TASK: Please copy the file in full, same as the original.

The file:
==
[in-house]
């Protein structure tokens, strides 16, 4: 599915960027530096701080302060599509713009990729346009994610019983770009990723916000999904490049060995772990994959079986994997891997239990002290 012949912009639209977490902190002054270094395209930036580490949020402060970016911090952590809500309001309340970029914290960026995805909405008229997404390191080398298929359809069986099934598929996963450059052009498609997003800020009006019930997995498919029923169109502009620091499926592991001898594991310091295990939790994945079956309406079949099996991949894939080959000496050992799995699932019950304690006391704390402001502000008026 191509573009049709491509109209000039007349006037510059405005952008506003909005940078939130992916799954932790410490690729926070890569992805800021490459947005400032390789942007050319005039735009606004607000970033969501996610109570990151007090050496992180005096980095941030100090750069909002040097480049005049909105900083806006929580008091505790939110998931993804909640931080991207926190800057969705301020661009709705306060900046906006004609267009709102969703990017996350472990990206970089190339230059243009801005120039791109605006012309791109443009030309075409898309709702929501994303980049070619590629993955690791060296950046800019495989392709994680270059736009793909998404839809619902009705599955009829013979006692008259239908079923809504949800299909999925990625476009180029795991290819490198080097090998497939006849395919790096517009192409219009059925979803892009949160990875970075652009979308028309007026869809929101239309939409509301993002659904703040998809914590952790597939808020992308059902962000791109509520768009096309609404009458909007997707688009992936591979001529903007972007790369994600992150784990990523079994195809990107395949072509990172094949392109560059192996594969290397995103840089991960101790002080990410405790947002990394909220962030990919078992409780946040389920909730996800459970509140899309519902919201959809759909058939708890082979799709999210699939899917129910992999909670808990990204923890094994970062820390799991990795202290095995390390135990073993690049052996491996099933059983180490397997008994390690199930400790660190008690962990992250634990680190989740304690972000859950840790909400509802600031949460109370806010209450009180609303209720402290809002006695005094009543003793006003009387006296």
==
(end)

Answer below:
[in-house]
């Protein structure tokens, strides 16, 4: 599915960027530096701080302060599509713009990729346009994610019983770009990723916000999904490049060995772990994959079986994997891997239990002290 012949912009639209977490902190002054270094395209930036580490949020402060970016911090952590809500309001309340970029914290960026995805909405008229997404390191080398298929359809069986099934598929996963450059052009498609997003800020009006019930997995498919029923169109502009620091499926592991001898594991310091295990939790994945079956309406079949099996991949894939080959000496050992799995699932019950304690006391704390402001502000008026 191509573009049709491509109209000039007349006037510059405005952008506003909005940078939130992916799954932790410490690729926070890569992805800021490459947005400032390789942007050319005039735009606004607000970033969501996610109570990151007090050496992180005096980095941030100090750069909002040097480049005049909105900083806006929580008091505790939110998931993804909640931080991207926190800057969705301020661009709705306060900046906006004609267009709102969703990017996350472990990206970089190339230059243009801005120039791109605006012309791109443009030309075409898309709702929501994303980049070619590629993955690791060296950046800019495989392709994680270059736009793909998404839809619902009705599955009829013979006692008259239908079923809504949800299909999925990625476009180029795991290819490198080097090998497939006849395919790096517009192409219009059925979803892009949160990875970075652009979308028309007026869809929101239309939409509301993002659904703040998809914590952790597939808020992308059902962000791109509520768009096309609404009458909007997707688009992936591979001529903007972007790369994600992150784990990523079994195809990107395949072509990172094949392109560059192996594969290397995103840089991960101790002080990410405790947002990394909220962030990919078992409780946040389920909730996800459970509140899309519902919201959809759909058939708890082979799709999210699939899917129910992999909670808990990204923890094994970062820390799991990795202290095995390390135990073993690049052996491996099933059983180490397997008994390690199930400790660190008690962990992250634990680190989740304690972000859950840790909400509802600031949460109370806010209450009180609303209720402290809002006695005094009543003793006003009387006296």